Origin of the State. Predynastic and Early Dynastic Egypt
(Cracow, Poland: 28th August - 1st September 2002)
Early Dynastic Egypt
Pottery from the New Excavations at the Cemetery Site of Helwan
Macquarie University, Sydney (Australia)
The Macquarie University excavations at the cemetery site of Helwan have yielded five years of very successful findings. It is becoming evident that this cemetery site was in use over substantial phases of Egyptian history. Importantly the cemetery was in use during the pre-and early dynastic periods, most notably though, we have what appears to be the highest density of burials for this time anywhere in Egypt. Over the past five years the project, led by Dr E. Christiana Köhler, has been able to combine not only a thorough archaeological investigation of the cemetery but the systematic recording of artefacts previously excavated by the Egyptian Archaeologist Zaki Y. Saad.
It is well known that Zaki Saad managed to excavate 10,258 tombs during his twelve seasons of activity at Helwan from 1942 to 1954. Many of the most outstanding pieces that he had recovered were originally housed in the local inspectorate at Ezbet el-Walda. In 1967, some 158 boxes containing these finds were transported to the Egyptian Museum for safety where they stayed, all but forgotten until 1997. Each object has so far survived in excellent condition accompanied with an inventory providing description, object number and most importantly the tomb number from Saad's original excavations. These museum pieces, although of high significance, are only a portion of what Saad recovered during his twelve seasons of activity at Helwan.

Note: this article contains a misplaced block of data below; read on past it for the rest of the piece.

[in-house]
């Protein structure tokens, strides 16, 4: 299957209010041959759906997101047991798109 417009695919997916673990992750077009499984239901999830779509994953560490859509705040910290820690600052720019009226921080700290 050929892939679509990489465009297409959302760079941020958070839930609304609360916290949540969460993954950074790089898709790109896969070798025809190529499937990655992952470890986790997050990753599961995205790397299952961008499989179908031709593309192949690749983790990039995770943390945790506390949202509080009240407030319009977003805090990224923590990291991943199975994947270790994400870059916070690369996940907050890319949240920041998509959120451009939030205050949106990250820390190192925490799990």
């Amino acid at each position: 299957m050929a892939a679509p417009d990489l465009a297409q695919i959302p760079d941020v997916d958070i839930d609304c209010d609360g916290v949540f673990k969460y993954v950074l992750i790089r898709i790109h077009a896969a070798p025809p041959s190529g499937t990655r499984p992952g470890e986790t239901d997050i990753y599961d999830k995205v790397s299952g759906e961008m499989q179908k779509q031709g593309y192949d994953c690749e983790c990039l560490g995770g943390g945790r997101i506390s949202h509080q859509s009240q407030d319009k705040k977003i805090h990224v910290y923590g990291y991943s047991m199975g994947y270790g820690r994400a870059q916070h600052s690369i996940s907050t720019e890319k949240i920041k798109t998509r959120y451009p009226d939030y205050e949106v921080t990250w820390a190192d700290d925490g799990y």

From Macquarie University's first season we have been involved with the clearing of what has become known as a "storage tomb" from Saad's original excavation seasons. The tomb, Operation 3 Tomb 1 (Op.3/1) had been excavated by Saad and used to store objects not thought at the time important enough to be housed at, what would have been an increasingly crowded inspectorate. Not surprisingly, the bulk of what was stored in this tomb was pottery, although broken stone vessels and some non-diagnostic skeletal remains were also present. By our second season we were able to completely recover all the objects stored within the tomb and fully record the tomb itself.
Saad applied a system of painting on the pottery the tomb and season number from which it had originally come. Therefore we are able to determine that pots stored in Op.3/1 come from seasons nine and eleven of his work. The tomb itself is not published by Saad and therefore could have been excavated by him some time between his sixth season and possibly his ninth. It is interesting to note however that a complete collection of pottery from seasons nine and eleven were not represented within this storage tomb, suggesting that possibly a second storage tomb might contain the remainder. The pottery from this storage tomb is still in the process of being reconstructed and recorded; yet it would not be an exaggeration to suggest that this sample alone could be in excess of 1000 pots alone. The pottery types that make up the sample represent well known forms ranging from the so-called "beer" and "wine" jars, cylindrical jars, round shouldered jars with restricted base or so-called "hes" jars, ovoid and squat shaped jars and bowls.